1967 Land Rover Series 2A 109 Wagon……………the “Big Adventure”

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This is the truck that I “got the t-shirt” in. I bought the truck with the sole intention of using a Series Land Rover for what it was designed…….to get you wherever and back in the roughest of conditions, and provide enough capacity to carry sufficient life-support for both it, and me. Off to Labrador.

The 109 was an aging Lanny Clark restoration owned by a Middlebury College Professor who had lost interest. I rescued the truck from his side yard and started the work to get the ┬átruck travel worthy. OME suspension, Brownchurch roof rack, rooftop tent, on-board air, auxiliary lights, front seats that would require less Advil, and check and re-check all systems, wheel bearings, fluids, etc. A huge thanks to two Land Rover icons, Lanny Clark for the help and letting me borrow tons of spare parts, and Mark Letourney for telling me I was nuts for heading to Labrador on bias ply tires and promptly lent me a set of Michelin XCL’s off of one of his own vehicles.

The trip story/log from the Rovers North blog:

http://blog.roversnorth.com/2006/11/more-changes-when-you-go-to-newfoundland

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Grose Morne Newfoundland

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The “Arches” NewFoundland

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Lots of endless dirt road……….

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Southern coast of Labrador just outside of Red Bay. The beginning of the Trans-Labrador Highway.

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The ferry from Cartwright Labrador to Happy Valley Goose Bay………long ride, about 14 hours, but a good chance you’ll see the odd iceberg float by

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The Trans-Labrador continued just outside of Goose Bay

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Clear your Caribou remains!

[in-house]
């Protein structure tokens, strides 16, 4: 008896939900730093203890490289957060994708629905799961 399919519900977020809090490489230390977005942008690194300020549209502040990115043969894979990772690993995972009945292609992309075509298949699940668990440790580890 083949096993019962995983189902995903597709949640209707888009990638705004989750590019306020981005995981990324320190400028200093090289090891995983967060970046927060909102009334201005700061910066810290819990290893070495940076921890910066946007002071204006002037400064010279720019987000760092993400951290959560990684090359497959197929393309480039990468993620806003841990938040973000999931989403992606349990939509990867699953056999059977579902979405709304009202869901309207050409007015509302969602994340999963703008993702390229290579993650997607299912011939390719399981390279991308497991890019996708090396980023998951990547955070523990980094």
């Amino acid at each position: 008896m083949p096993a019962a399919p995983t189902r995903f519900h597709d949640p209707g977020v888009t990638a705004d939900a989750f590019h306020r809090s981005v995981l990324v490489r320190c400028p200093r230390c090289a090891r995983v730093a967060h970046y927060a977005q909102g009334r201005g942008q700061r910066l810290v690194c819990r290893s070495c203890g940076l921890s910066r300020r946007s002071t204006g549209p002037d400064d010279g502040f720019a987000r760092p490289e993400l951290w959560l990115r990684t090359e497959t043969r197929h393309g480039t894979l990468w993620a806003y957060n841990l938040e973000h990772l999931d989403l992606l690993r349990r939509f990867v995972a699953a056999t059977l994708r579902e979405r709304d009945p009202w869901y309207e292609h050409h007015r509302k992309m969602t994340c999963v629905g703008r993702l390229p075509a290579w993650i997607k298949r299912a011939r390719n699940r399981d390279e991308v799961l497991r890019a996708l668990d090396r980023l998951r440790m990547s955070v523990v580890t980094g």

6 Replies to “1967 Land Rover Series 2A 109 Wagon……………the “Big Adventure””

  1. what kind of motor does the 109 you took on the big trip have ? does it have an overdrive also ? how reliable was it ?

  2. The 109 that I did the Trans-Labrador in has a stock 2.25 liter engine…….a very nice running one, but it’s definitely under powered for the size and weight of the truck.
    At the time, the truck had a Toro overdrive that worked great, then about six months after the trip it blew up………it now has a Roverdrive unit.
    The truck was dead reliable……….it seemed like I had enough spare parts to build another truck when I made the trip and ended up using about a quart of oil. Pretty amazing……..the truck really took a pounding and just kept on chugging away.

  3. what kind of mileage did you get ? is the 2.25 a 5 or 3 bearing motor ? iam building an 88 and dont know if i should put a diesel or petrol in it .

  4. Lousy mileage…………low teens most of the time. The engine in that 109 really fought to move the truck when it was loaded with travel gear. The 2.25 was a three bearing motor until about 1980 (I think that was the transition to five bearing motors).
    A nice running 2.25 in an 88 is a great combination………..unless you’re planning to do some overland traveling where extreme fuel range would be needed, I would stick with the gas motor. I put diesels in my trucks purely because I like them………I really don’t need them for what I do with the trucks most of the time, but I like the simplicity, I have the wherewithal, shop space, and time to make the conversions, so I do it. If you’re going to make the diesel leap, I would suggest sticking with the Rover TDi. It’s a far simpler conversion than the Mercedes swap, and puts out a bit more power.

  5. I did a similar trip 10 years ago, flew up to Goose Bay Labrador, bought a Land Rover 110 with 2.5L n/a diesel engine, and drove it back to Ottawa. The scenery and QUIET were spectacular, and I have wanted to go back there ever since. I remember the 2.5 diesel engine being rather underpowered and going through some exhausting up-down shifting in the Groulx Mountains, on the stretch of road heading south in Quebec toward the St-Lawrence. A veritable roller coaster of very steep inclines and down-slopes requiring shifting from 2nd to 4th or 5th and vice versa. Anyway, a memorable trip and I wholeheartedly suggest it to anyone who wants to experience one of the last places on this continent where one can experience such quiet and clear skies (no jet vapour trails).

  6. Sounds like a great trip! It also sounds like we were both down on horsepower in a big way. There is some beautiful scenery up there, and yes, very quiet, very dark at night (no residual light from the nearest city), and you a VERY alone when you stuff that Rover off the side of the road for the night. My favorite stretch of the trip was from Blanc-Sablon up to Cartwright…….lots of coastal scenery and long stretches along the Pinware River that were just breathtaking. I’ve added doing the trip again to my “bucket list”, but this time in the reverse direction and on a motorcycle. Now I just need to find the time!

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